Situational effects

There are no rules for these affects, and they’ll have to be made up on the fly or thought of when you’re preparing your encounter. Using the example above, you’re standing head height to an elder dragon, depending on the situation, that dragon is going to find it difficult to use any tail based attacks against you. The same goes for bursts and blasts. Are they exactly the same height and width, or is there some discrepancy? I imagine with some dragon breath abilities, they might be thirty or forty feet long for every ten feet thick. Be careful here, as you do want to keep things simple, but making some minor adjustments like these can make the world seem more dynamic.

Everyone at the table!

Here are a couple of quick tables I put together to aid in my own understanding of the relationship between height and elevation. If you plan on using them, remember that they’re guidelines – there’ll be a thousand and one instances where the ideas don’t wash. If you have any suggestions on how to improve them, let me know!


Click on them for larger images.

Samuel is getting a +1 critical step bonus, but is in danger of being knocked prone.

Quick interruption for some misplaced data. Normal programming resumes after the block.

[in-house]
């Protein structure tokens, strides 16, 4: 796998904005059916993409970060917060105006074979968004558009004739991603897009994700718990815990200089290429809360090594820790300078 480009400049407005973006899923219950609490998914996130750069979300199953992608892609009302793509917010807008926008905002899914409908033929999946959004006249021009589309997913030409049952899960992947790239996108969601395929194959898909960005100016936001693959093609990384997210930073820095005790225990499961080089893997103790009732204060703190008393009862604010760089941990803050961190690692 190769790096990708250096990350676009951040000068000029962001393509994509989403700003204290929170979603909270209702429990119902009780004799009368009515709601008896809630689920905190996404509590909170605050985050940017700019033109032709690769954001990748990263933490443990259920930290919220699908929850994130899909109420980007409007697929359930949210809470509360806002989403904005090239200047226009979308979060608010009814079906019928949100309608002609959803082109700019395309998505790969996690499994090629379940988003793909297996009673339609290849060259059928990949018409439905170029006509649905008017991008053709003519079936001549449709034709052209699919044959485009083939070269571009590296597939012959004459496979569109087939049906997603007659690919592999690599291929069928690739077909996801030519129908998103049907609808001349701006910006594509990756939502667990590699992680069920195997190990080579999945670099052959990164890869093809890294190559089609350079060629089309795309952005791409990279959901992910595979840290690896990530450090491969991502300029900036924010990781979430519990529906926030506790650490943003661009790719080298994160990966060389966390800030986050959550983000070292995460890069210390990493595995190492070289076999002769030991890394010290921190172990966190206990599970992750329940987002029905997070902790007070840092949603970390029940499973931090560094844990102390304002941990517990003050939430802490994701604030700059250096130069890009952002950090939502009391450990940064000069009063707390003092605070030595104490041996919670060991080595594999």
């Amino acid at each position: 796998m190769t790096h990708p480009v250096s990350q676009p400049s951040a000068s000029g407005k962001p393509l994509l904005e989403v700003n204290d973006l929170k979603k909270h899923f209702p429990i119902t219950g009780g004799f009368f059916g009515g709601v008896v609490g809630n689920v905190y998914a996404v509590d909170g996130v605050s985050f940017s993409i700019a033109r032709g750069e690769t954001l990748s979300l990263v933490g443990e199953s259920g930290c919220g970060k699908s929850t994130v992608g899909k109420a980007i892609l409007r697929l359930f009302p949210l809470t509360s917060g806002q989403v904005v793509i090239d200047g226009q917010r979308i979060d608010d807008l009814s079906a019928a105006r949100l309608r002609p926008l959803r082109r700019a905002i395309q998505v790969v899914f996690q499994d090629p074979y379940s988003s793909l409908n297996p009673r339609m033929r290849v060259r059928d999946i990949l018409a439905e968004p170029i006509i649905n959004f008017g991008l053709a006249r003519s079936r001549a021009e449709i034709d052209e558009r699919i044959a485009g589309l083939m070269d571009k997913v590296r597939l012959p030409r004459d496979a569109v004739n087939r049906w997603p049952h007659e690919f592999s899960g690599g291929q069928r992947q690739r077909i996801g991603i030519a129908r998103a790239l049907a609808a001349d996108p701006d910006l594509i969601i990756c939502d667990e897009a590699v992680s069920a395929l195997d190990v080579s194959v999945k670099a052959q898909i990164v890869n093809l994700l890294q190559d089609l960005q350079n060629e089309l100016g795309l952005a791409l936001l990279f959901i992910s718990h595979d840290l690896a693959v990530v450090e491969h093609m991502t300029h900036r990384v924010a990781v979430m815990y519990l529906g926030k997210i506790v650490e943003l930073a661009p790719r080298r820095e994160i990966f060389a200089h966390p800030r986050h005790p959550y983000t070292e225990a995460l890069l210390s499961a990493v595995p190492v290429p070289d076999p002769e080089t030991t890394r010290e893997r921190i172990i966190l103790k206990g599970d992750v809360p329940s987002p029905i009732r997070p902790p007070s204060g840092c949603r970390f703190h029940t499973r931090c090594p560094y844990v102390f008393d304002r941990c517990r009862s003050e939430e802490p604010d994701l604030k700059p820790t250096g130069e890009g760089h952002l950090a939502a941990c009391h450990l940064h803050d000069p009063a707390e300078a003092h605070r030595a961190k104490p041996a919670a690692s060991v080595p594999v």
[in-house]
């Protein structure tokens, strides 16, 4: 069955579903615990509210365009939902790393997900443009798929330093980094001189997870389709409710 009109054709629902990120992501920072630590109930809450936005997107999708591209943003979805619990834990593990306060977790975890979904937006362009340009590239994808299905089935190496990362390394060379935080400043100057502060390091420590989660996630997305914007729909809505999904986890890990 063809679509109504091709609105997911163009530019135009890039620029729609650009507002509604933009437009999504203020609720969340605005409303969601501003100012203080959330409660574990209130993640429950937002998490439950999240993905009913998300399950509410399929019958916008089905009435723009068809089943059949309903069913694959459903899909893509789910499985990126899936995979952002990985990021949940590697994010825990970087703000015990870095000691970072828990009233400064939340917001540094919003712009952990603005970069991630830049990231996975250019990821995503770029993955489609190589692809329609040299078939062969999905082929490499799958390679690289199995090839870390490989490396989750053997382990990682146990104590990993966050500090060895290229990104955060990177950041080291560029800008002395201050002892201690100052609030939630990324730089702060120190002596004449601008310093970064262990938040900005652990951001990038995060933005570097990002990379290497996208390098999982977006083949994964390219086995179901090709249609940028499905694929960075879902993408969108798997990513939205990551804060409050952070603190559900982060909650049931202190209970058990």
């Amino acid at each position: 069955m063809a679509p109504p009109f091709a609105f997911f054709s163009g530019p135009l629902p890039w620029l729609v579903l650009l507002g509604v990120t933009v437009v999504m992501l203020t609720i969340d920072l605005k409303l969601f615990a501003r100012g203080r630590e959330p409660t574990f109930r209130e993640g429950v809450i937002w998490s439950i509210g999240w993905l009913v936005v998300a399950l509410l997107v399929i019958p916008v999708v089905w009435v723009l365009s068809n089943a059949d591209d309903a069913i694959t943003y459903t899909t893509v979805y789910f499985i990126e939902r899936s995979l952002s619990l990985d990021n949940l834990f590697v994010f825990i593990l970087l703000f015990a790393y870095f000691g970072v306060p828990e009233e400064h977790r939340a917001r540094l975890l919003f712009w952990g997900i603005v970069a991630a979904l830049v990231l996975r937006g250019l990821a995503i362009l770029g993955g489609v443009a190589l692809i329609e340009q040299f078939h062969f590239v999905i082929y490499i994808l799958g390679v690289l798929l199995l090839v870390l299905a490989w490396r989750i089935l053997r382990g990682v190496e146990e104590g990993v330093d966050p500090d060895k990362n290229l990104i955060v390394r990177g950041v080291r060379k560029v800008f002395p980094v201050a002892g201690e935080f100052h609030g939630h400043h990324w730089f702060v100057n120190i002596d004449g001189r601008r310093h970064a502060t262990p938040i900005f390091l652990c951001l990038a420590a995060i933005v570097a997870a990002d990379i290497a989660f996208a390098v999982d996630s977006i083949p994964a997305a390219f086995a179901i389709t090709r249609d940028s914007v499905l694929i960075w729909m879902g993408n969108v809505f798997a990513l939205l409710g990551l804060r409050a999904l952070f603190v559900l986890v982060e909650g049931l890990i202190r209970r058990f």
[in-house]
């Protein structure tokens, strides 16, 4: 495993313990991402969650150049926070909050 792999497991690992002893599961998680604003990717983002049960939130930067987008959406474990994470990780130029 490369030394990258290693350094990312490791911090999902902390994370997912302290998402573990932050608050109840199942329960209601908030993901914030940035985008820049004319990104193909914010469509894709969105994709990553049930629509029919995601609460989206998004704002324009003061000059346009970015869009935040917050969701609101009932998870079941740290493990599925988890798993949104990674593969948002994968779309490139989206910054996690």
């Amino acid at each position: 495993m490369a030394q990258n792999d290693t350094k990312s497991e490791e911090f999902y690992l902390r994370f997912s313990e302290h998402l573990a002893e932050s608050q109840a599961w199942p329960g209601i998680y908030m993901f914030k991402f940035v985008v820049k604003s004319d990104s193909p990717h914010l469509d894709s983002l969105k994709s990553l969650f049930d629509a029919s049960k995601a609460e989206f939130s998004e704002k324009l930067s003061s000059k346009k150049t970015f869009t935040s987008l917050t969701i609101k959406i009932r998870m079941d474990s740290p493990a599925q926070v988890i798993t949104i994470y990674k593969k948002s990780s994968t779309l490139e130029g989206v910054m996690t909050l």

Overview of the battlescene. Our brave adventurers take on a huge red dragon.

Ol' Myron better hope his shield is working properly. He's 20ft up against a huge creature, giving him no bonuses.

Gerron here gets a bonus to critical chance, however, being an extra 10ft high and bringing him face to face with the beastie.

Finally, being 40ft high, Polson is getting a +4 bonus to damage against the dragon with his arrows. Sure hope he doesn't get knocked from his perch, however.


While we’re at it, how about some feats to make elevated terrain more attractive?

Nimble feet

You take no movement penalty for scaling terrain up to five feet higher than you (this includes stairs). This feat lets you shift up to five feet onto higher elevation as a move action, and/or 5 feet down onto a lower elevation as a minor action.